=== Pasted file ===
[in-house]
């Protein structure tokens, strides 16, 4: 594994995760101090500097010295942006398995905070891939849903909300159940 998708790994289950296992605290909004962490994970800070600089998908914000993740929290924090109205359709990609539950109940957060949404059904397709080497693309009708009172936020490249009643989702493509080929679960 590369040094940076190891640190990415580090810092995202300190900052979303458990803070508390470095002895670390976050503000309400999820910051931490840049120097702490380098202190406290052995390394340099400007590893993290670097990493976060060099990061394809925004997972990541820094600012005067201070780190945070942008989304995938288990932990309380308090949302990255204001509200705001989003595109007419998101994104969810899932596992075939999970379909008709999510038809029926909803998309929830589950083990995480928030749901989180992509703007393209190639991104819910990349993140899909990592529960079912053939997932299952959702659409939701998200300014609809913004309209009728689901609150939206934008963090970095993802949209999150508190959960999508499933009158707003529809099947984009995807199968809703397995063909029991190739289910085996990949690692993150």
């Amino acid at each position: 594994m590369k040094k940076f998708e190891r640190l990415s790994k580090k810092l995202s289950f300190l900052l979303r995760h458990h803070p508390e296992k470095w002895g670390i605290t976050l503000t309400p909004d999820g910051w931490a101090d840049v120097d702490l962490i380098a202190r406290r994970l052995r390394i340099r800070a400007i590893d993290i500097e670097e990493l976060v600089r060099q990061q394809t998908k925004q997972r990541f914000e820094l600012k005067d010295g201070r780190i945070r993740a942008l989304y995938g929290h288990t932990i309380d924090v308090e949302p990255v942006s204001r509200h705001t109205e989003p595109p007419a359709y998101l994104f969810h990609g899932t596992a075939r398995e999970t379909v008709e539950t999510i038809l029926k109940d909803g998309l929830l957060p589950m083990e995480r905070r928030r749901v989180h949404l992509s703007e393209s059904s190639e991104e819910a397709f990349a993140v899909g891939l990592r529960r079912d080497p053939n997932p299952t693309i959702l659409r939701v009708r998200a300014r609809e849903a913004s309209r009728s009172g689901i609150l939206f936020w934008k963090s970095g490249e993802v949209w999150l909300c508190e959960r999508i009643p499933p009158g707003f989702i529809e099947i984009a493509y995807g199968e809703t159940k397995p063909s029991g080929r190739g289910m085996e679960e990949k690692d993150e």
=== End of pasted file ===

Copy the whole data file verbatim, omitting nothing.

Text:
[in-house]
């Protein structure tokens, strides 16, 4: 594994995760101090500097010295942006398995905070891939849903909300159940 998708790994289950296992605290909004962490994970800070600089998908914000993740929290924090109205359709990609539950109940957060949404059904397709080497693309009708009172936020490249009643989702493509080929679960 590369040094940076190891640190990415580090810092995202300190900052979303458990803070508390470095002895670390976050503000309400999820910051931490840049120097702490380098202190406290052995390394340099400007590893993290670097990493976060060099990061394809925004997972990541820094600012005067201070780190945070942008989304995938288990932990309380308090949302990255204001509200705001989003595109007419998101994104969810899932596992075939999970379909008709999510038809029926909803998309929830589950083990995480928030749901989180992509703007393209190639991104819910990349993140899909990592529960079912053939997932299952959702659409939701998200300014609809913004309209009728689901609150939206934008963090970095993802949209999150508190959960999508499933009158707003529809099947984009995807199968809703397995063909029991190739289910085996990949690692993150």
């Amino acid at each position: 594994m590369k040094k940076f998708e190891r640190l990415s790994k580090k810092l995202s289950f300190l900052l979303r995760h458990h803070p508390e296992k470095w002895g670390i605290t976050l503000t309400p909004d999820g910051w931490a101090d840049v120097d702490l962490i380098a202190r406290r994970l052995r390394i340099r800070a400007i590893d993290i500097e670097e990493l976060v600089r060099q990061q394809t998908k925004q997972r990541f914000e820094l600012k005067d010295g201070r780190i945070r993740a942008l989304y995938g929290h288990t932990i309380d924090v308090e949302p990255v942006s204001r509200h705001t109205e989003p595109p007419a359709y998101l994104f969810h990609g899932t596992a075939r398995e999970t379909v008709e539950t999510i038809l029926k109940d909803g998309l929830l957060p589950m083990e995480r905070r928030r749901v989180h949404l992509s703007e393209s059904s190639e991104e819910a397709f990349a993140v899909g891939l990592r529960r079912d080497p053939n997932p299952t693309i959702l659409r939701v009708r998200a300014r609809e849903a913004s309209r009728s009172g689901i609150l939206f936020w934008k963090s970095g490249e993802v949209w999150l909300c508190e959960r999508i009643p499933p009158g707003f989702i529809e099947i984009a493509y995807g199968e809703t159940k397995p063909s029991g080929r190739g289910m085996e679960e990949k690692d993150e």